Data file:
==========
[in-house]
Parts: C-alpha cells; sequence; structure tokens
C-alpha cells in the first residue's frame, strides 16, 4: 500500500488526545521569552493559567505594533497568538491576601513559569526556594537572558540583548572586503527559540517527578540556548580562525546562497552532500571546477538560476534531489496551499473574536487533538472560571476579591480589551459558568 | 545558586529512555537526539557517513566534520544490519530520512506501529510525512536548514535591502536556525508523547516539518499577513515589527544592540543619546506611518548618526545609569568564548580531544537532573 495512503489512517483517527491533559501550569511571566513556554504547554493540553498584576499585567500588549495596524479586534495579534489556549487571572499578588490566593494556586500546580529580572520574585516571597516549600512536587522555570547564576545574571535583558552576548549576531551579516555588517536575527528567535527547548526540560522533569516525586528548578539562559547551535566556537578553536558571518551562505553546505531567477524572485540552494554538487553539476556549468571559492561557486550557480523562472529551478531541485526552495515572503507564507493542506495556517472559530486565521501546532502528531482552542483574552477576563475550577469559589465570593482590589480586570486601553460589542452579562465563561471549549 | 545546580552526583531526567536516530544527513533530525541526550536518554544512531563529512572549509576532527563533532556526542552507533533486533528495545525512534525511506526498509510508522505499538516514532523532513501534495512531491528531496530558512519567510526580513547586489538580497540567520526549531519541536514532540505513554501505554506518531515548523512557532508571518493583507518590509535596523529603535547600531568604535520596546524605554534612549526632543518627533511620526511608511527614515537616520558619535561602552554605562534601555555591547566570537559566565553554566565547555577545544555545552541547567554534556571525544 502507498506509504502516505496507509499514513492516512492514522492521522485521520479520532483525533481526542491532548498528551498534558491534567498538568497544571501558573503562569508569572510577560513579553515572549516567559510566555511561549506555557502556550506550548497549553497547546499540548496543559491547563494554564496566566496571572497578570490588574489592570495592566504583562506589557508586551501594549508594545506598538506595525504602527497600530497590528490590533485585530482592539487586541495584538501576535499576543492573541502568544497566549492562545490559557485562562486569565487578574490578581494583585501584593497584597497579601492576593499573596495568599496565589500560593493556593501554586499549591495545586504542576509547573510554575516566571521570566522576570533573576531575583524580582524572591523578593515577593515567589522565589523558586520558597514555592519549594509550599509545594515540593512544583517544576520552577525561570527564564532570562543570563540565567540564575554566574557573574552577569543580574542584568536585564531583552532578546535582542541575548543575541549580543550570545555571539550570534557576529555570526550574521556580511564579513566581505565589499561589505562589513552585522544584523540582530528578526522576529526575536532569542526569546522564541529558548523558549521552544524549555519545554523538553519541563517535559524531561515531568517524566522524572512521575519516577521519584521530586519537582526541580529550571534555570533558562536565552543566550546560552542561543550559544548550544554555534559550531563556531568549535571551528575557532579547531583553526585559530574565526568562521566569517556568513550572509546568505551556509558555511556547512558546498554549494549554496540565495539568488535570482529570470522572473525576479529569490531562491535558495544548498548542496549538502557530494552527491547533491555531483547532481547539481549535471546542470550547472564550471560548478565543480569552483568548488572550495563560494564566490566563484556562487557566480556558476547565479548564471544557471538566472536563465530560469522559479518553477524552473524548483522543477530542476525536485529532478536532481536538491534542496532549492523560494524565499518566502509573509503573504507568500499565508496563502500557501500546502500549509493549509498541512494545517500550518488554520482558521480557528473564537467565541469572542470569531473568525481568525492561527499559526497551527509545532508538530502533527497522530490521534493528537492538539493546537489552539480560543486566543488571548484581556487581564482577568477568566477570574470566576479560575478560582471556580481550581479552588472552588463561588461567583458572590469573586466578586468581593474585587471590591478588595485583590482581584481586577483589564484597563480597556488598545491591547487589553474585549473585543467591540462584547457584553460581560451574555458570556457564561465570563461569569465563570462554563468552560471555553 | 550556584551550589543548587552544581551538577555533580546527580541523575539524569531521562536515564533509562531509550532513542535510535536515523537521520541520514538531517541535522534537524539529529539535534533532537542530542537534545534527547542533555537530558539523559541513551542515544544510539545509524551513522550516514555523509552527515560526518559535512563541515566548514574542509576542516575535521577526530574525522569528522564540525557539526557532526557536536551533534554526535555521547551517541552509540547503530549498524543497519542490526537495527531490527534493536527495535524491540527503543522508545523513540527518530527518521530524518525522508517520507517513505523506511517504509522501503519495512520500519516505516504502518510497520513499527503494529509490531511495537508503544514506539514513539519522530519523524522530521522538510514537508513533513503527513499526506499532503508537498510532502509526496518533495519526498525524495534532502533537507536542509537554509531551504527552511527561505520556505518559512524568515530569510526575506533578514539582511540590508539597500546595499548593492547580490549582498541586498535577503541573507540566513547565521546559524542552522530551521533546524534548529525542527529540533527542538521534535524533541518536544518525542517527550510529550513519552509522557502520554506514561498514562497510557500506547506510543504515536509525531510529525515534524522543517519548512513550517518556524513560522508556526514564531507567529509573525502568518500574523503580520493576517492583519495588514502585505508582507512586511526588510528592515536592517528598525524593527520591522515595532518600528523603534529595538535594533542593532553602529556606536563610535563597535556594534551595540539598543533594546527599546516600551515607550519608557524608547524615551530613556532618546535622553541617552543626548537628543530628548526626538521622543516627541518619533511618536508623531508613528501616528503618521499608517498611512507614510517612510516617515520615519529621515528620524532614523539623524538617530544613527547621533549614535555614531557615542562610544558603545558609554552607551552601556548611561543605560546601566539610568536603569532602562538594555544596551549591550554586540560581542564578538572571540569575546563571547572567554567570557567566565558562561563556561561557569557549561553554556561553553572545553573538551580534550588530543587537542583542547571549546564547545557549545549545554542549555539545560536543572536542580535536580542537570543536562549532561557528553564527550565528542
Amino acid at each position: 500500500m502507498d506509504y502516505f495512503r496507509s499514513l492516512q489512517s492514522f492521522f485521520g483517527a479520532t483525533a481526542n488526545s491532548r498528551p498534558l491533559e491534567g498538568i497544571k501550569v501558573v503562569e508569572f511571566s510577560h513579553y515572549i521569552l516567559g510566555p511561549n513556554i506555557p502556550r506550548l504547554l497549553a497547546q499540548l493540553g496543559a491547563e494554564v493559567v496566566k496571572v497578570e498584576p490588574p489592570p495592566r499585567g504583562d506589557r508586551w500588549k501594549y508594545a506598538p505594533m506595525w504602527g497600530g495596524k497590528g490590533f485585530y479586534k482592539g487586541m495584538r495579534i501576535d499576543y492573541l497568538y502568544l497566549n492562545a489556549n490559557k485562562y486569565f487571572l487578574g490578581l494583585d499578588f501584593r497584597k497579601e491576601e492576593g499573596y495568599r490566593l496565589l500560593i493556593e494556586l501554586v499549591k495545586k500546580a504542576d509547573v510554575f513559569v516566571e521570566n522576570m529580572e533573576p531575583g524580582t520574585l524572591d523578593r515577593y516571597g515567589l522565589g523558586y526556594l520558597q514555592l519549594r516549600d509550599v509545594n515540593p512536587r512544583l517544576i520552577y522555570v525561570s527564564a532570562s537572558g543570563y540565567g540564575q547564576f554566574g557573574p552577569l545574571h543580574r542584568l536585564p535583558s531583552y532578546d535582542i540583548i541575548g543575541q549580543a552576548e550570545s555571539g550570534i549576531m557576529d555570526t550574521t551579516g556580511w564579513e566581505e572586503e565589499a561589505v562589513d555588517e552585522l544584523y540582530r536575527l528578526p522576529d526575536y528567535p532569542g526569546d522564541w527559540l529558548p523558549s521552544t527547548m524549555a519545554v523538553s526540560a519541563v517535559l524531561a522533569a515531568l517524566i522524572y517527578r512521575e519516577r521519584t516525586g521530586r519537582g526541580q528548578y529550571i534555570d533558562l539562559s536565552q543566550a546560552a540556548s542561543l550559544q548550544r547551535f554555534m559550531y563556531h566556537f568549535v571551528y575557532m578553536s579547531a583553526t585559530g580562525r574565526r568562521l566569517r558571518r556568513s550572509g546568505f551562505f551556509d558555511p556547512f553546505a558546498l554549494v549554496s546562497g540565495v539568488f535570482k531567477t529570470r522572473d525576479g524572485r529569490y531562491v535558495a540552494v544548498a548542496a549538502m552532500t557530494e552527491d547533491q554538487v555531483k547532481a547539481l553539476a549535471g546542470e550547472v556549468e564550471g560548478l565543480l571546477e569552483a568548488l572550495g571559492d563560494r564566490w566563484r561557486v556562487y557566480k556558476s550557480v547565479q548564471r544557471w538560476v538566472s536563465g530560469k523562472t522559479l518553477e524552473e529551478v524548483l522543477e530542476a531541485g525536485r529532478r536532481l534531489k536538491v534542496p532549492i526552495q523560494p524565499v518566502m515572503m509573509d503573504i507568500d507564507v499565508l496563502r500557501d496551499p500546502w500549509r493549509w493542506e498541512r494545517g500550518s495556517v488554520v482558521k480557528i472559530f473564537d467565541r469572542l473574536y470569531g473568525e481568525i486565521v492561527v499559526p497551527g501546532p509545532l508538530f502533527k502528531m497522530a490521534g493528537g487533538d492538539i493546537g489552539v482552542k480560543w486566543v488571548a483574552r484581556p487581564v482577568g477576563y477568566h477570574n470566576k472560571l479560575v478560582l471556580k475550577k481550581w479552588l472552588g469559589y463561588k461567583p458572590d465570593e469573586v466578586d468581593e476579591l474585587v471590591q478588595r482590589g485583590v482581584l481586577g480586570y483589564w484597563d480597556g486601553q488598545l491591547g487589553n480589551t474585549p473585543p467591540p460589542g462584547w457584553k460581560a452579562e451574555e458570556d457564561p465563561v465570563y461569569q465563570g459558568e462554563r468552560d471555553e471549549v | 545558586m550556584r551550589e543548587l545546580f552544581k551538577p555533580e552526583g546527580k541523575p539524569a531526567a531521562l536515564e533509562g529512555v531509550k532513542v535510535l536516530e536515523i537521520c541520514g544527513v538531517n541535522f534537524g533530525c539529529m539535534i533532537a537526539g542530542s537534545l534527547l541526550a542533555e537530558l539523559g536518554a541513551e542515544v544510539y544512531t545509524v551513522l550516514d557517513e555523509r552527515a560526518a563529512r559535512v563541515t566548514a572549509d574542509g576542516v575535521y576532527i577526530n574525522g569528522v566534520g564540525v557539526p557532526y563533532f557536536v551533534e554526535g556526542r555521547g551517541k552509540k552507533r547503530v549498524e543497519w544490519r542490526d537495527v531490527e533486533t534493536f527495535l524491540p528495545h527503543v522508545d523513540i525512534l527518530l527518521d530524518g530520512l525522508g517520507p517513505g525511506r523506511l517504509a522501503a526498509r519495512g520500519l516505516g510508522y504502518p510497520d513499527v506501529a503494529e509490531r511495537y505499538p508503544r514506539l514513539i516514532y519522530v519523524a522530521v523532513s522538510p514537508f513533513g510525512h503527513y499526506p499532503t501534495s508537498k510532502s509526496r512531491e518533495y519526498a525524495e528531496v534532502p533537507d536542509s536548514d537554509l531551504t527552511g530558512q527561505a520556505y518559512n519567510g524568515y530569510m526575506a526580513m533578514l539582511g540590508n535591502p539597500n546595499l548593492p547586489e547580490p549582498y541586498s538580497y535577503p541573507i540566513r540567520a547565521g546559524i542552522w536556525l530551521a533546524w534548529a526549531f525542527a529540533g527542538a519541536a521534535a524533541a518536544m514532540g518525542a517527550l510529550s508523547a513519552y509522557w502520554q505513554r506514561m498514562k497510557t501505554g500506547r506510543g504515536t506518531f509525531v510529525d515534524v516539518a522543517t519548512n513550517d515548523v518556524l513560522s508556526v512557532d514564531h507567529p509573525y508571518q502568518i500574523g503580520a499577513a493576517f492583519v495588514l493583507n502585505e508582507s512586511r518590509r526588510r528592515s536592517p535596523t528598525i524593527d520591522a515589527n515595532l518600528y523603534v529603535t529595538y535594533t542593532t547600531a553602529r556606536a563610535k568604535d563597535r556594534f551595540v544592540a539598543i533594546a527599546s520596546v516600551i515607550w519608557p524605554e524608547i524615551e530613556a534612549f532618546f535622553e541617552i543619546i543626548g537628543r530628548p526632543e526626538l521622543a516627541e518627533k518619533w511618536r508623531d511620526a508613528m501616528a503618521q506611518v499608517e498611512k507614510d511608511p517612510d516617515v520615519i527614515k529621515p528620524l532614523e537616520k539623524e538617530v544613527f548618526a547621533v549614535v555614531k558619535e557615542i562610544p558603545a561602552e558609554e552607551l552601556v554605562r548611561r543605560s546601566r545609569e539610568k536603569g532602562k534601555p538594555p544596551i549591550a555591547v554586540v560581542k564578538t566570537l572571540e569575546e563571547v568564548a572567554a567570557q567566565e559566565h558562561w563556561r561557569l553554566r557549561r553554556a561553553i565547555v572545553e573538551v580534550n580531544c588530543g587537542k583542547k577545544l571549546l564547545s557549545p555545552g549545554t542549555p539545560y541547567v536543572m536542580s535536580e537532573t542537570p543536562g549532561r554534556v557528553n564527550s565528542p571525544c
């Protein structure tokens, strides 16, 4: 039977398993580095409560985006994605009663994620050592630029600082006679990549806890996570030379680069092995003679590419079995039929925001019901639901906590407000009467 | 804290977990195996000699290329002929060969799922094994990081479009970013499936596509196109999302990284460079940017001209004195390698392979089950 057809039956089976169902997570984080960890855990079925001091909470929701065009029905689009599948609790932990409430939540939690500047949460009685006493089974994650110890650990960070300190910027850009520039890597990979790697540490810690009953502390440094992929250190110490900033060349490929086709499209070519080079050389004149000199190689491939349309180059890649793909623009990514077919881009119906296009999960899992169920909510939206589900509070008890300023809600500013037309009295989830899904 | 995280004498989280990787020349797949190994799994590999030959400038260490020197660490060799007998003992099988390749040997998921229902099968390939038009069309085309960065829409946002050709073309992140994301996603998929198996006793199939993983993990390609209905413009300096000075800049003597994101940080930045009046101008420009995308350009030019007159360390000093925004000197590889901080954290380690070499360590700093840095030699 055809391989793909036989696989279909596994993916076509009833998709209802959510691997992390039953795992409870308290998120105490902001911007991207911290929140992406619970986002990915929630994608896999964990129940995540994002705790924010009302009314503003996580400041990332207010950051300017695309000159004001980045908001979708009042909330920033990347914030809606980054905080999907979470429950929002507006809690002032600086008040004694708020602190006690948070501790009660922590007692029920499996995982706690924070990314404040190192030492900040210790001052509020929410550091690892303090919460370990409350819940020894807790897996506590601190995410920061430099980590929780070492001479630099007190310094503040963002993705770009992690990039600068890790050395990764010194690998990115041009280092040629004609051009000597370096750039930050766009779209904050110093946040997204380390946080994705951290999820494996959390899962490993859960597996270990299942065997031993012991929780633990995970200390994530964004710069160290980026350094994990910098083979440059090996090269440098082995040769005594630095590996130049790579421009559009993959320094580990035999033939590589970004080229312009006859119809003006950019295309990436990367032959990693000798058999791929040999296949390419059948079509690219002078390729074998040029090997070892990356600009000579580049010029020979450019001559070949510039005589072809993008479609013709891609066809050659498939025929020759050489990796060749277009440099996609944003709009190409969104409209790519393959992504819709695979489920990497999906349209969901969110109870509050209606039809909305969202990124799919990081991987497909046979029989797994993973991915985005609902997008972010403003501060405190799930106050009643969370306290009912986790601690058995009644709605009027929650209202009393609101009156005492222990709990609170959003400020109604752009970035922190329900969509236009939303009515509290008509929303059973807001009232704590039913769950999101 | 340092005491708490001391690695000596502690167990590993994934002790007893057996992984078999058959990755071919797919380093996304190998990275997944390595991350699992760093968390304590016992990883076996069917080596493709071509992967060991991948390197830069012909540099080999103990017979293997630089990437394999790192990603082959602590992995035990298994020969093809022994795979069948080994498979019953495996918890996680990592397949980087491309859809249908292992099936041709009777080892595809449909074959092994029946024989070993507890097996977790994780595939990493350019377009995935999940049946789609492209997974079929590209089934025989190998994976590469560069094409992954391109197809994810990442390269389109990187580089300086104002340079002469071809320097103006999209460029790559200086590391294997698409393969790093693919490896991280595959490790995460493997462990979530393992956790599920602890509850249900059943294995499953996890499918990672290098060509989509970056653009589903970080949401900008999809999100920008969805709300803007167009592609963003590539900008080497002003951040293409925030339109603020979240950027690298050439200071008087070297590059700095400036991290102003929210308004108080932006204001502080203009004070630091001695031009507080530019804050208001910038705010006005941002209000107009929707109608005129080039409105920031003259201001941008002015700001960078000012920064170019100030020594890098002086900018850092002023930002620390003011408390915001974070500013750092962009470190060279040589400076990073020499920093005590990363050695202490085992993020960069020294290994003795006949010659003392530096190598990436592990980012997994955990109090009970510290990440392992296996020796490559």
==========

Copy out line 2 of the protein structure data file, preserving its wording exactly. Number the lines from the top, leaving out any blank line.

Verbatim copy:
Parts: C-alpha cells; sequence; structure tokens